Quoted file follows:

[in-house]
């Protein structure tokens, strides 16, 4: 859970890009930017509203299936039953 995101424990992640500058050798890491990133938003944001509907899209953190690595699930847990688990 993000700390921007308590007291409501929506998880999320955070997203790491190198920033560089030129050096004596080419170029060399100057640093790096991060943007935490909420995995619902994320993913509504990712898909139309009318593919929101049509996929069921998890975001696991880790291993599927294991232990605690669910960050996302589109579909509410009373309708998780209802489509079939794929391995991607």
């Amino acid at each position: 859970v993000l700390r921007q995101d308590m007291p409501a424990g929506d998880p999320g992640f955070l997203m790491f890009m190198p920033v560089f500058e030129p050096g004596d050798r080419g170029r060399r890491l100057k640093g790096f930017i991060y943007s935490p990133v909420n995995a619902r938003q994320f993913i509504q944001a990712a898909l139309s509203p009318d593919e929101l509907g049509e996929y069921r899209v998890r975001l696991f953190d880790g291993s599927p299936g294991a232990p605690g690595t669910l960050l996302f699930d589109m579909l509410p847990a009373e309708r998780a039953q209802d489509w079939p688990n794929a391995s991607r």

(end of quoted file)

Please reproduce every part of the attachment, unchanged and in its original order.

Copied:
[in-house]
């Protein structure tokens, strides 16, 4: 859970890009930017509203299936039953 995101424990992640500058050798890491990133938003944001509907899209953190690595699930847990688990 993000700390921007308590007291409501929506998880999320955070997203790491190198920033560089030129050096004596080419170029060399100057640093790096991060943007935490909420995995619902994320993913509504990712898909139309009318593919929101049509996929069921998890975001696991880790291993599927294991232990605690669910960050996302589109579909509410009373309708998780209802489509079939794929391995991607």
């Amino acid at each position: 859970v993000l700390r921007q995101d308590m007291p409501a424990g929506d998880p999320g992640f955070l997203m790491f890009m190198p920033v560089f500058e030129p050096g004596d050798r080419g170029r060399r890491l100057k640093g790096f930017i991060y943007s935490p990133v909420n995995a619902r938003q994320f993913i509504q944001a990712a898909l139309s509203p009318d593919e929101l509907g049509e996929y069921r899209v998890r975001l696991f953190d880790g291993s599927p299936g294991a232990p605690g690595t669910l960050l996302f699930d589109m579909l509410p847990a009373e309708r998780a039953q209802d489509w079939p688990n794929a391995s991607r």